Hikaru bites his lip. An awkward moment is fast approaching again -- he can feel it. Something in him curls up tight, bristling and defensive, but he refuses to give into the sensation. He said I wasn't as scared of him anymore. I can't disappoint him.

"Um, okay."

"Your hands here. And here. All of them, actually." Touya-sensei's voice is very quiet. "There's not a questioning hand among them, nor is there a challenging one, nor one that seeks more territory. It's atypical of what I've seen of your normal style. In most games, you like to attack your opponent straight on, to challenge them, to force your own inroads, no matter how strongly your opponent has made his territories. Yet, your hands here and here, especially, around the tengen ... it's a defensive style or a shielding pattern. It's a style where the main objective is to stand against losing pieces, at any cost. That's not like you."

Hikaru swallows.

"Playing such a style limited your forward progress and made your shapes static and resistant to change. But that fine in its own right. Sometimes we have to play those kinds of games, even with ourselves."

Hikaru swallows again, fighting against the sudden tightness in his throat. "Um. I'm really sorry about that. I guess it wasn't a very good game, huh?"

"It's not a question of good or bad, Shindo-kun, nor should you apologize. It's merely the way you reacted to this specific game. You did well, considering. From the beginning, no matter how you played, you knew couldn't have won; still, you played and fought to the best of your strength. That's a commendable attitude, in a game and in life ... well, in most cases." Touya-sensei's hands stop gesturing at the board, and Hikaru feels his stomach drop.

"But Shindo-kun ... the trouble with life is that it isn't always like an igo game. It is harder, for it doesn't follow any set of given rules. Sometimes, no matter how you prepare, no matter how you fight, you lose, unexpectedly. And it's not the same, when you lose something in life."

"I ..." Hikaru licks his lips. The edges of his thoughts feel slippery and blank. "I ... with all due respect, can we just go back to talking about igo? You said we were just gonna discuss my style of play. I only wanna talk about that, all right?"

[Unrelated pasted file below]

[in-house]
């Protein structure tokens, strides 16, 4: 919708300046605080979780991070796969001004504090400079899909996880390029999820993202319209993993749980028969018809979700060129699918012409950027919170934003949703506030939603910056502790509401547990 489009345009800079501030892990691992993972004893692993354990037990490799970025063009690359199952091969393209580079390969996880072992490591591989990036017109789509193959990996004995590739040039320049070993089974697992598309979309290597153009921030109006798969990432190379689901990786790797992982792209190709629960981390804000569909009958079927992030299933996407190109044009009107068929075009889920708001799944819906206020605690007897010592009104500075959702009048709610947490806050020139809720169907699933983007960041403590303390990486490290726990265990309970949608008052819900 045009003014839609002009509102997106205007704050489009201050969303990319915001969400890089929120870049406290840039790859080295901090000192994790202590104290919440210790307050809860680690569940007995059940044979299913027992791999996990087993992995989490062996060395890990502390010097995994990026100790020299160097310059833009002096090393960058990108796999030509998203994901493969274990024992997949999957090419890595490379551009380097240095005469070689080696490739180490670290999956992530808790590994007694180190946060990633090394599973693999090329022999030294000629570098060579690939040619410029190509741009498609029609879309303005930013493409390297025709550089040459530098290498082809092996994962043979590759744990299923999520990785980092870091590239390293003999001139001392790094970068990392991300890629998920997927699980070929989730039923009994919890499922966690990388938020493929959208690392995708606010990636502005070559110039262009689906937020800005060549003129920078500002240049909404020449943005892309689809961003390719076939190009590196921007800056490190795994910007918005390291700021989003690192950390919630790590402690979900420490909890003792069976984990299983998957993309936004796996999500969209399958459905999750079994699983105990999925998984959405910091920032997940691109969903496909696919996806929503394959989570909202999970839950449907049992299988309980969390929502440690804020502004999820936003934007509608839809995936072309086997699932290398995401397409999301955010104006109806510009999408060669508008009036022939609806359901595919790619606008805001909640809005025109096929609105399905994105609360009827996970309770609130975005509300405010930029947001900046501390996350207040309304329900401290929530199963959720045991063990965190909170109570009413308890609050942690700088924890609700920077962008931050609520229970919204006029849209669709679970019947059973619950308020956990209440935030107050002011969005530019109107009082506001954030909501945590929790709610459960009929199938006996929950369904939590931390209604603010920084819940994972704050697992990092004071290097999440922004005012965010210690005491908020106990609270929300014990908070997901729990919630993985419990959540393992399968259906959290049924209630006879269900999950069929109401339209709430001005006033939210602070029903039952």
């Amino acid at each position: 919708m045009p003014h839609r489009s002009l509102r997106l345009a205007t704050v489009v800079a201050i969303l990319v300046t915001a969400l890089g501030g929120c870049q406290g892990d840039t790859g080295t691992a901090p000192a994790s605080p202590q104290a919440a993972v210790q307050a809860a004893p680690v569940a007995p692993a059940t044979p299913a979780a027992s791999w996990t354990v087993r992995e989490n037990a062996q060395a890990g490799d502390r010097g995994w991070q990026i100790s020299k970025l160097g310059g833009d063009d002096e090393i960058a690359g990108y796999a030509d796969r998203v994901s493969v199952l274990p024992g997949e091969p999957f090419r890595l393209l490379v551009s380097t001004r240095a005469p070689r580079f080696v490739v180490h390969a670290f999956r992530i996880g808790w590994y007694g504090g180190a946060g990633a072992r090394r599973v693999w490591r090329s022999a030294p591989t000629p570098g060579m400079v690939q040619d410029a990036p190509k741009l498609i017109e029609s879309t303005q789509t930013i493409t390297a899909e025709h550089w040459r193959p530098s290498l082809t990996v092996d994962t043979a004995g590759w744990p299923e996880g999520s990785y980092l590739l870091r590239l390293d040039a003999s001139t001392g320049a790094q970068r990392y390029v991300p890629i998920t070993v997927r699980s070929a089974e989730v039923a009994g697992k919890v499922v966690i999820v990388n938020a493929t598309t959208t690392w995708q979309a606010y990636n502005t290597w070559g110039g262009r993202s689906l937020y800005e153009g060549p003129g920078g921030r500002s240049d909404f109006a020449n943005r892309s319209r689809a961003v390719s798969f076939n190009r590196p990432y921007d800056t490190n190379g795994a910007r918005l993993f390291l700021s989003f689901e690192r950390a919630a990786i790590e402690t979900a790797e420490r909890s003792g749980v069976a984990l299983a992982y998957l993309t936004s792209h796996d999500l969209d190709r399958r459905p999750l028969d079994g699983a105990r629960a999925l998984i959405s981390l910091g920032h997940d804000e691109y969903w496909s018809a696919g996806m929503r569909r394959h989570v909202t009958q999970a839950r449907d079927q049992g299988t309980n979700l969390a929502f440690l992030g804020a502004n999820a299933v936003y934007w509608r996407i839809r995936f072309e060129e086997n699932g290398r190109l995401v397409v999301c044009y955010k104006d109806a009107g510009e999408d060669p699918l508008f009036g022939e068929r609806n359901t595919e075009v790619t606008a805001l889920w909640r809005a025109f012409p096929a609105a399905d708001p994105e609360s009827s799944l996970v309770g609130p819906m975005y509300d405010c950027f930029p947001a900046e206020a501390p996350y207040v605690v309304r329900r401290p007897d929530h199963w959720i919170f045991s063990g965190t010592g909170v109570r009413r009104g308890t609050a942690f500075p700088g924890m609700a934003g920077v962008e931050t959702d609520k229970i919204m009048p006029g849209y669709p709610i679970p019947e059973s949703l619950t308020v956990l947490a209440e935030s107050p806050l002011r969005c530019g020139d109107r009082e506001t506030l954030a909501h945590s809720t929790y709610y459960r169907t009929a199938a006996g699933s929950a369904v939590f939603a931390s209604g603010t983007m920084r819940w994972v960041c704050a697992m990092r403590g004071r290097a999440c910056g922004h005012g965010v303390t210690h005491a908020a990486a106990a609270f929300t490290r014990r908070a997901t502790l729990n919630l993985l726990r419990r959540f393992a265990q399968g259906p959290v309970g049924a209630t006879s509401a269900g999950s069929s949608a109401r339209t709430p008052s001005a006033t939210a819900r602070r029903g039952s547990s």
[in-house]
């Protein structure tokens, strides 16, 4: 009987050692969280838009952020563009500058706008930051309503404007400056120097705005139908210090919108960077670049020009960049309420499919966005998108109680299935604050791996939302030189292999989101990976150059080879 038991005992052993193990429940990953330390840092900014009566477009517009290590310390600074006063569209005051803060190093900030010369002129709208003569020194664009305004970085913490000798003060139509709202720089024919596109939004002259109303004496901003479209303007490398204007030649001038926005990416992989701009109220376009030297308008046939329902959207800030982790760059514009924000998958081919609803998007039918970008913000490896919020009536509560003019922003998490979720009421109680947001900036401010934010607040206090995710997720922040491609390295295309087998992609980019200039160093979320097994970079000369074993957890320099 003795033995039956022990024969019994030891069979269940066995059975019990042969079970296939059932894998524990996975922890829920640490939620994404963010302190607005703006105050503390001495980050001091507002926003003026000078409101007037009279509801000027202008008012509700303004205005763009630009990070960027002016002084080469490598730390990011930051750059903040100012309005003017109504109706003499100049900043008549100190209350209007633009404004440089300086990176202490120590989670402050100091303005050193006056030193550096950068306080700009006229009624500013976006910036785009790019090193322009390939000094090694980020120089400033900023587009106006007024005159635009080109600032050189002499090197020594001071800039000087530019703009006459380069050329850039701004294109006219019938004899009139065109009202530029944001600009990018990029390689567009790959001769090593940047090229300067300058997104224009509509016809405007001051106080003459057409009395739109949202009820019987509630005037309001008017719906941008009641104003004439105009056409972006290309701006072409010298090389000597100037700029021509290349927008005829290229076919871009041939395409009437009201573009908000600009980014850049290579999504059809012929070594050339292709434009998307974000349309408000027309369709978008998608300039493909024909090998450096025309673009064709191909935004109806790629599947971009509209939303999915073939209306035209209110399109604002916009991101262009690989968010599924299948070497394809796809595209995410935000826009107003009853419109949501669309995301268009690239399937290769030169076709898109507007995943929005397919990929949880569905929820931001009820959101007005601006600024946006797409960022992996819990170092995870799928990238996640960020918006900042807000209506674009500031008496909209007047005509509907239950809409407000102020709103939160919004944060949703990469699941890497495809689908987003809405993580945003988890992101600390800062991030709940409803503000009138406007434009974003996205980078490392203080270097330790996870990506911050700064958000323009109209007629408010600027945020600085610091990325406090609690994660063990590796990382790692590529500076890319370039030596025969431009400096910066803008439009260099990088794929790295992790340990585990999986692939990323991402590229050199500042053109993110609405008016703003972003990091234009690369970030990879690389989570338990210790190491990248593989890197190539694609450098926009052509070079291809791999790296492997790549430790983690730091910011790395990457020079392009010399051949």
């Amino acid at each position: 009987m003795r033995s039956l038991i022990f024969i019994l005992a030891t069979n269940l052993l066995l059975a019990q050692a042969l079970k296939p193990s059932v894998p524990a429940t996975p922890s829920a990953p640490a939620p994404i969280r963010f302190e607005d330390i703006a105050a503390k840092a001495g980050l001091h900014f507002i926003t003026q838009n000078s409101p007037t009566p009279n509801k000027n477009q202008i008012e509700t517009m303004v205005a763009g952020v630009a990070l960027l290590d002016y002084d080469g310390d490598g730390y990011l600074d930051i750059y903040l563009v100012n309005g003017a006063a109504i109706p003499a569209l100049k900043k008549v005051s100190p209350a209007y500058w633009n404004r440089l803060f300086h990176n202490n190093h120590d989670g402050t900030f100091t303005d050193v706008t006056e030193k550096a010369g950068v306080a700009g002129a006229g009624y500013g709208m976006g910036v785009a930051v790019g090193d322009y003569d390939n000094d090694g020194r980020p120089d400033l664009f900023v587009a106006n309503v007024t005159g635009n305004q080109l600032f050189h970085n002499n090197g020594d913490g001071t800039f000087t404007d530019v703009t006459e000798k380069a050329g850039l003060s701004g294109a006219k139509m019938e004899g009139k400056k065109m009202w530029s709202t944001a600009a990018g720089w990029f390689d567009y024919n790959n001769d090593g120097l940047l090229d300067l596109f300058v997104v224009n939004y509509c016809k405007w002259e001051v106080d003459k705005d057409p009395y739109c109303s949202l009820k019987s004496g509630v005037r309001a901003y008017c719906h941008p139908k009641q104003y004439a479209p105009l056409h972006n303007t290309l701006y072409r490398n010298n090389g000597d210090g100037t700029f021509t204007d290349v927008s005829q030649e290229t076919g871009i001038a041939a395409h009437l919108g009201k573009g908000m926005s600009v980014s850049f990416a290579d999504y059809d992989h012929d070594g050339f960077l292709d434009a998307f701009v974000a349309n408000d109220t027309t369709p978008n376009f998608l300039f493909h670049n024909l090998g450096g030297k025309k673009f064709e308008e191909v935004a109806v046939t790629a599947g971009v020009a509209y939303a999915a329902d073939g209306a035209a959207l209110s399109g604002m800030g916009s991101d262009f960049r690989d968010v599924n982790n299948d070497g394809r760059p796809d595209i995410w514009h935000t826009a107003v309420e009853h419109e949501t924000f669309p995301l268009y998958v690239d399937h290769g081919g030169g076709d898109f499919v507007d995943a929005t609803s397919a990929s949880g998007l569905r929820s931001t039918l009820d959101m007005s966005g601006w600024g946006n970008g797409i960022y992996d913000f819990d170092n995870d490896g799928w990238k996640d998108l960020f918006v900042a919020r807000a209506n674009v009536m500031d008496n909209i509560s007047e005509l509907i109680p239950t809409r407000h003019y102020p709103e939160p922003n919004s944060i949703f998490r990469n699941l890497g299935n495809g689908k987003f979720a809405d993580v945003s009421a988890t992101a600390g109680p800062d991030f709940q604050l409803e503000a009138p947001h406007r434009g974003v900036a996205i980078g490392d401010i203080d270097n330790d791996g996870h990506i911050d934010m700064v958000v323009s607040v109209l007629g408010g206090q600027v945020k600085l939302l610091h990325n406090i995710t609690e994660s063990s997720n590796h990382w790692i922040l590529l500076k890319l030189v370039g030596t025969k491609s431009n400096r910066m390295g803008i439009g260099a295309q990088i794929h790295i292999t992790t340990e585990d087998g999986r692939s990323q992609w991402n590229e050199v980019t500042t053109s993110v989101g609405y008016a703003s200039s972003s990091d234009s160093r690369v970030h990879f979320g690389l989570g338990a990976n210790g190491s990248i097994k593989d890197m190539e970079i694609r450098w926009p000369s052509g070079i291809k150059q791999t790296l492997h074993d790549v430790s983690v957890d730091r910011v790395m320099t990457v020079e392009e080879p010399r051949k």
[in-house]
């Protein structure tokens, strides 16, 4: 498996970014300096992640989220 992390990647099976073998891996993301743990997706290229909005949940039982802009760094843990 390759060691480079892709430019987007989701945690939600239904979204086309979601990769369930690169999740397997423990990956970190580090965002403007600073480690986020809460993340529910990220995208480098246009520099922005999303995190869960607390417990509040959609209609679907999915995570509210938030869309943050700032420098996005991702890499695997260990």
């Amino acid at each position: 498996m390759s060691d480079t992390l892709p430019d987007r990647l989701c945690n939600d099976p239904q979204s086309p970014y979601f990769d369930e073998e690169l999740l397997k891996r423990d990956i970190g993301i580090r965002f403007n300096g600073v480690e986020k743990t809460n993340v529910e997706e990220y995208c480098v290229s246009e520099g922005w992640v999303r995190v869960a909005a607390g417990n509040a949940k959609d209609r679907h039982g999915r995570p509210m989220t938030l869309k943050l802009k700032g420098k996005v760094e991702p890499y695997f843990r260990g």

Touya-sensei merely sits and waits, hands folded, eyes calm.

Hikaru cannot meet that gaze. Instead, he focuses on the goban, concentrating on the pieces so hard that his eyes ache.

"I don't want to talk about ... other stuff. I don't. I ... I just want to play igo today. And I just want talk about igo. Nothing else. Because I know igo, and I don't know ... but everybody keeps asking me about other stuff, and I ... I can only think about igo. Oh God, does this mean I love igo more than I love my own father?" suddenly, without his conscious permission, the words tumble out and spill, breaking the long spell of his own not-quite silence and his inept fumblings and reassurances that he was just fine.

He doesn't even have the chance to think, or feel, or react. "Oh God, what if I do! I think I might! I know I should be feeling more, that I'm not feeling enough, that it's wrong somehow. And at his funeral, I wanted to play a game more than I wanted to be there, I wanted to play so bad that I had to stop myself from running here -- I wanted to play more than I wanted to say goodbye to him. I ... I ..."

He knows he is probably crying, that he is probably making a blubbering mess of himself. But through it all, Touya-sensei just sits and waits. And the words keep coming, bowling over the not-quite-silences and the half awkward pauses and trite phrases.

"He is .. was ... is my father! You're supposed to love your father. But ... he and I don't talk much nowadays ... or we didn't talk ... and now he's just gone and I don't know what to think about that, and mom's just crying all the time, and he's just not there anymore, but it's a different kind of not there. And I don't know what to do with that! Because I think I loved him. I think I must have. You're supposed to love your father."

"You loved him. As much as you could, as much as he let you -- of this, I am certain."

"But how can you know that?"

"I can read it in you ..."

"Bullshit!" the word escapes before he realizes he has just disrespected the one of the best igo players in the world. Hikaru is beyond caring though. He's the one who pushed it outside of the game!

"You can't tell me you knew through my igo! Cause he's NOT there. He's NOT there, and I don't know where to find him ..." he stops as the realization hits. "I ... don't know where to find him. Not like before. Not like ... "

"Not like your first loss." Something glitters in Touya-sensei's eyes, and Hikaru feels his breathing slide to a stop.

He knows.

"No, it's ... not like the first time. But that one hurt more too, and now I hate how it hurt more, and I hate how I know where to find him, but I don't know where to find my own father. He never played with me!" His hands react violently, faster than rational thought, striking at the goban before him. The stones clatter down to the tatami, a shower of black and white against the faded gold. "It doesn't work! Not for him ..."

For a long moment, he stares at the empty crosslines of the now clean goban. Then, hands shaking, he stoops to pick up the scattered stones. Just as he is about to collect the first one, there comes a light touch on his shoulder.

"Each time, it's different. Each time, it hurts with its own unique pain. But you'll find another way. Another way to remember ... another way to know what he meant to you. And a way to let him go and say goodbye."

"But how ... how do you know I will?"